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A blog is an essential component to any company’s marketing strategy. But posting daily itemizations of your corporate offerings or details from the most current reports on the “industry” and its “trends” can become awfully … corporate. The average internet user is far more interested in something fun and clever than something heavily informative and standardized.

Not only that, but potential leads want to know you, not just your product, before they make a buying decision. If they can’t get a sense of you or your company as real people, then they won’t trust you with their business.

Your blog is the perfect place to help customers learn about your company and its culture. It’s a corporate blog, but it doesn’t have to feel “corporate.” To add fun and individuality (and therefore, value) to your readers without ignoring the ultimate goal of your blog (to convert visitors to leads and customers), follow these tips for bringing out your company culture in your corporate blog.

Let Your Employees Write for the Blog

One of the easiest ways to add culture to your corporate blog is to let your employees become authors. When you vary the writers of your blog, you create a more diverse experience for the visitor, who can get a sense of the company culture from its individuals.

It doesn’t have to be a free-for-all, with Lenny from engineering posting a three-thousand-word ode to canned ham before you can stop him. Develop relevant topics for employees to write about, and they’ll add their individual style and tone to the information.

And if you have developed a strong internal brand culture, then your employees’ posts will naturally reflect the company culture you seek to encourage. They’ll promote the business in a refreshing way that readers can engage with and not feel like they’re reading a long advertisement.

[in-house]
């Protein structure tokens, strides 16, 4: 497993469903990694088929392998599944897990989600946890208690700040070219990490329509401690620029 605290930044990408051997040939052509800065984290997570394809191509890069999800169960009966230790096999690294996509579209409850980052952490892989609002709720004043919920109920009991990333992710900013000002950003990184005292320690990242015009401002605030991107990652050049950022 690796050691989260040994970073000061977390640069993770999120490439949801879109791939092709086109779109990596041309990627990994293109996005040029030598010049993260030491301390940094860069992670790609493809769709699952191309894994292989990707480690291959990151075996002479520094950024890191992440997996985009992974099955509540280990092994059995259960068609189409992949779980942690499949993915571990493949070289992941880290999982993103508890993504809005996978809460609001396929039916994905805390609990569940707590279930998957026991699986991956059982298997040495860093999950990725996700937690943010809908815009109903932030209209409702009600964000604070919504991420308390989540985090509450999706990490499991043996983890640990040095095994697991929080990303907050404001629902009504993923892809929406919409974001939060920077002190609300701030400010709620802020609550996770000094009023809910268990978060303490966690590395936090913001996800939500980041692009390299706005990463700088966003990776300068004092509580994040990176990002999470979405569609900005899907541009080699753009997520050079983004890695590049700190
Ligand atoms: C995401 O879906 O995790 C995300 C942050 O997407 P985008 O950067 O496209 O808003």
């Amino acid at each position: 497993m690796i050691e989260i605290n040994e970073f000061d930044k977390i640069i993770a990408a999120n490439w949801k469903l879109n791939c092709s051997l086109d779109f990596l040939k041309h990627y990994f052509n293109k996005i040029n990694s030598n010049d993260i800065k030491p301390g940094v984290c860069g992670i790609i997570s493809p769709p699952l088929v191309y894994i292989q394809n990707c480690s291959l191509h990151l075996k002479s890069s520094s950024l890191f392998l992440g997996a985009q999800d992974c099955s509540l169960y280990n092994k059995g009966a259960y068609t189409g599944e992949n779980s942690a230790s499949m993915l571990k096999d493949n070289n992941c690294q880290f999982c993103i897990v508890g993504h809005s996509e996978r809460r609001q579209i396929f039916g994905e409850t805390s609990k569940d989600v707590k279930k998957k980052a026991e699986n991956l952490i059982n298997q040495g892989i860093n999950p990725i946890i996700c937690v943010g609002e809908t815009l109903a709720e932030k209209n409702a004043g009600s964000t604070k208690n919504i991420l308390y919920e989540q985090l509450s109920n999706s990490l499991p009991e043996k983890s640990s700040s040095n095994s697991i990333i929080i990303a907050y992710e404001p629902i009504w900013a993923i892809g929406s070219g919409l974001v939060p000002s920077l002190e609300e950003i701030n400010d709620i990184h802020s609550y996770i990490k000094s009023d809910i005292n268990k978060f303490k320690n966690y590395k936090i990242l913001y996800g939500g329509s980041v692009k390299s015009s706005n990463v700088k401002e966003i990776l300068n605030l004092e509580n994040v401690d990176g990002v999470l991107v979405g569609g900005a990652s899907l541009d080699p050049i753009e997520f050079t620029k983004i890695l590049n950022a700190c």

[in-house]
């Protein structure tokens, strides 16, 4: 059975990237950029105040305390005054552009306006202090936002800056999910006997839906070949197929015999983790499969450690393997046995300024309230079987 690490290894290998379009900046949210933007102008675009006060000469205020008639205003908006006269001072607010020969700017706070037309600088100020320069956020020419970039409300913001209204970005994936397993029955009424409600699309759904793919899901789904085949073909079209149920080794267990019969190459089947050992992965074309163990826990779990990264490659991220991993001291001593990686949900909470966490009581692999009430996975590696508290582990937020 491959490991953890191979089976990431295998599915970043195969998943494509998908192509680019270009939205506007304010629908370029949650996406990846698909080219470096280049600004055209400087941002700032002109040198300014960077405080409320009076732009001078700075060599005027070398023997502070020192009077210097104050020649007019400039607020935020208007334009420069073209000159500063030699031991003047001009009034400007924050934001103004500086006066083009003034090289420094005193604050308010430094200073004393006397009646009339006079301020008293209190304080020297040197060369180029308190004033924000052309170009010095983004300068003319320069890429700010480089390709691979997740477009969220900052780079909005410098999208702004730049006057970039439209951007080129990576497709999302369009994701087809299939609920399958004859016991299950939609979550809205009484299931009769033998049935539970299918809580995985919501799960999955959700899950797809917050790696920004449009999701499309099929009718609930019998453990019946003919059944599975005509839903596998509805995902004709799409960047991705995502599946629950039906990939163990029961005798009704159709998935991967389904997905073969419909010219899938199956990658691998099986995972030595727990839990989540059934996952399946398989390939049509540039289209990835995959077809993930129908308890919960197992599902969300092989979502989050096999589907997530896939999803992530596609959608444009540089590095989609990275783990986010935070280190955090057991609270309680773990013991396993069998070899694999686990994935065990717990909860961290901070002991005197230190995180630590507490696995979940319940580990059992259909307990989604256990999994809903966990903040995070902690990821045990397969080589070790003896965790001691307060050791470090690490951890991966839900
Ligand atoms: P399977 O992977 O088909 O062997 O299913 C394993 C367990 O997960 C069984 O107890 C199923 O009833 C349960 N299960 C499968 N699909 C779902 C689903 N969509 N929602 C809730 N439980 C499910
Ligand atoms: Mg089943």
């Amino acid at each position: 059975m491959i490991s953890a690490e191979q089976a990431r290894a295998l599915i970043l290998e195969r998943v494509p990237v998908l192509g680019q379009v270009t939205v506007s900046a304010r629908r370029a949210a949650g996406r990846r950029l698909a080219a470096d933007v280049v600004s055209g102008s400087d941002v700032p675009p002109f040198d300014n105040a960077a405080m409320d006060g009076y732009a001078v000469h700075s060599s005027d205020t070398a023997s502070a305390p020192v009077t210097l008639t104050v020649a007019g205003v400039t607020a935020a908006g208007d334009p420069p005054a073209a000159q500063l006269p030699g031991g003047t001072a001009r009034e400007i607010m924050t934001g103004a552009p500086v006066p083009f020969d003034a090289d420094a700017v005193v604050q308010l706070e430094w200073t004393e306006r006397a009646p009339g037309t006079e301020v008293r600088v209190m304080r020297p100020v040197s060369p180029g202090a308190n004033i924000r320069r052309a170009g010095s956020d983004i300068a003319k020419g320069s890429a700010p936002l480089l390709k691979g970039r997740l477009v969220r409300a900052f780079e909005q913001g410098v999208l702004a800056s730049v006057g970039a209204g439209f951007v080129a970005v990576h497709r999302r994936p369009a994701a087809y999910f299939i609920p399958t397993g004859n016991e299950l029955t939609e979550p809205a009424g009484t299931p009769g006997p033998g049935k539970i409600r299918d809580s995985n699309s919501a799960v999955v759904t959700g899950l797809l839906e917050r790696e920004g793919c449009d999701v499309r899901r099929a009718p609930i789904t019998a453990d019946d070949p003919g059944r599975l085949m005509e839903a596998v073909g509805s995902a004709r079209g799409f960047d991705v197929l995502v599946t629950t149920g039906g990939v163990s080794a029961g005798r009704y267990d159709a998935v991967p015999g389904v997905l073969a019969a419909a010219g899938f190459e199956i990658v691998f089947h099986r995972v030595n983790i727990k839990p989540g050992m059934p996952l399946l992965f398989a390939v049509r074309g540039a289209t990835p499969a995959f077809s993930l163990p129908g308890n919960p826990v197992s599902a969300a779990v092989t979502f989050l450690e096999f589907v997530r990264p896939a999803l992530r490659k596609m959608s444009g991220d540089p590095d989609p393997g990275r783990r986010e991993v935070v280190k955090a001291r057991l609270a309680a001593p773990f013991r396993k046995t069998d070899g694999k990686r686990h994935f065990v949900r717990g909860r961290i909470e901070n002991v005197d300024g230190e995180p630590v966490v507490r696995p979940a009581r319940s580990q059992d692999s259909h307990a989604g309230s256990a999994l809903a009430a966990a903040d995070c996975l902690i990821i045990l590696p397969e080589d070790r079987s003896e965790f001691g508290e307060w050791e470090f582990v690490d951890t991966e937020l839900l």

Use Real Office and Employee Photos

Few blogs today can be truly successful without images. Photos, videos, gifs and even cartoons make blogs more readable and more engaging to readers. Use images of your own office and your real employees in your blog posts, not just generic stock images.

Talk about what your employees are doing, show the work they’re creating for your company. When you give individuals faces and names, it brings readers in and makes them feel like they know you and your culture. They feel connected to your brand when they can see the people who work at the company, and they’re more likely to become advocates for you.

Focus Your Imagery

Develop a standard “look” for all the imagery on your site to further hone a “personality” for your blog and show off the company’s aesthetic. One of my favorite bloggers, Nubby Twiglet, does a fantastic job at using a variety of color and composition in her imagery while keeping a clear, central aesthetic that ties in the visual look of her blog. Her website — while technically a personal blog — is one of her strongest marketing tools for her design agency.

Introduce a Recurring Column That Has Personality

A cardinal rule of blogging for business is that the blog is NOT the place to continuously plug your product. Every post shouldn’t be the same thing: “here’s a product we offer, and here is why you need it.”

Introducing a recurring blog post that focuses solely on something related to your company’s culture will force you to break the cycle and introduce fresh, engaging content that lets people get to know you and your company, not just your products.

Maybe you spotlight an employee each week and they describe their favorite office supply (obviously mine would be my pink coffee mug with a skull and crossbones on it)(yes, coffee mugs are office supplies). Or you could make short videos that showcase how your employees find inspiration in their work. Highlight some part of your company culture, whether that’s quirky desk spaces or how employees act out the company’s core values, but take a break from product- or industry-only material.

[Tweet “People like people. So show your people, and let them make connections with your readers.”]

At the end of the day, it’s crucial to balance business with personality. No one will read a blog without personality, but no one will make a purchase without knowing what the products are. The use of a corporate blog to engage visitors with interesting content can become much more powerful when you use the blog as a window into the company culture and personality of your business. People like people. So show your people, and let them make connections with your readers. The products will become part of the package, and customers will buy into both you AND your company.

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Author Thoma Thoma

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